Manliness and Militarism: Educating Young Boys in Ontario for War

TitleManliness and Militarism: Educating Young Boys in Ontario for War
Publication TypeBook
Year of Publication2016
AuthorsMoss, Mark
Number of Pages227
PublisherUniversity of Toronto Press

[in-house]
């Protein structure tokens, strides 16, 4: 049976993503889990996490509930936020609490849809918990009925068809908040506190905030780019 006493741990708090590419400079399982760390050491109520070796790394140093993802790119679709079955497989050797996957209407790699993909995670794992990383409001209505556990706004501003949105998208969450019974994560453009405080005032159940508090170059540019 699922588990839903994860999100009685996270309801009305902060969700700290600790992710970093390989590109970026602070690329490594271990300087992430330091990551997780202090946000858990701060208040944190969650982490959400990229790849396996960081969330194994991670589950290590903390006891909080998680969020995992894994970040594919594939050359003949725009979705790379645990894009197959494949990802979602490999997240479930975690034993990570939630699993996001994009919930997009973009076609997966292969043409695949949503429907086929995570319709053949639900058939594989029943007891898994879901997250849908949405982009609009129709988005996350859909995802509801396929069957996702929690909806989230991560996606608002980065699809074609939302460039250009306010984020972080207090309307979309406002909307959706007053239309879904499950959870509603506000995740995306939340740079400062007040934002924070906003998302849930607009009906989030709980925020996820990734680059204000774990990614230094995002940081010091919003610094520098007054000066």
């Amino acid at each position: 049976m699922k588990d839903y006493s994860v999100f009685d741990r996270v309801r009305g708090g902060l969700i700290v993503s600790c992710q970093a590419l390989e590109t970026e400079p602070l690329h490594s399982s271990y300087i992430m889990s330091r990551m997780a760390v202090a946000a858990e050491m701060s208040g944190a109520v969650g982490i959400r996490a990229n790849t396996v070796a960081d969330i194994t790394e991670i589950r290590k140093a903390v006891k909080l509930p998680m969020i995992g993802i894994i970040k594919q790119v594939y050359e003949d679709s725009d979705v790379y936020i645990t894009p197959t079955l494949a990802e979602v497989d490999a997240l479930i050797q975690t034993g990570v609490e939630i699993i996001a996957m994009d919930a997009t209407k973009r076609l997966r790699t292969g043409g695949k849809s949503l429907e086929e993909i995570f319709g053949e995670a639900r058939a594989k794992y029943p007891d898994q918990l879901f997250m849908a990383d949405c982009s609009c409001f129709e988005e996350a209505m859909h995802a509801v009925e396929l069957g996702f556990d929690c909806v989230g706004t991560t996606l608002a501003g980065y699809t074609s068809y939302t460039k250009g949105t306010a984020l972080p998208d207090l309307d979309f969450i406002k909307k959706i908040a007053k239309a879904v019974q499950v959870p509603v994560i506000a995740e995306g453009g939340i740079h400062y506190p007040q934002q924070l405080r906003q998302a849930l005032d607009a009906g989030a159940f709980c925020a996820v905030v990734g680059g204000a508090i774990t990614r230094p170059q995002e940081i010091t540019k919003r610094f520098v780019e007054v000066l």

In this book, historian Mark Moss examines the cult of manliness as it developed in Victorian and Edwardian Ontario during World War I. He reveals a number of factors that made young men eager to prove their mettle on the battlefields of Europe. Popular juvenile literature—the books of Henty, Haggard, and Kipling, for example, and numerous magazines for boys—glorified the military conquests of the British Empire, the bravery of military men, especially Englishmen, and the values of courage and unquestioning patriotism. Those same values were taught in the schools, on the playing fields, in cadet military drill, in the wilderness and Boy Scout movements, and even through the toys and games of young children. He answers the questions: Why were people excited by the prospect of war? What popular attitudes about war had become ingrained in the society? And how had such values become so deeply rooted in a generation of young men that they would be eager to join this "great adventure"?

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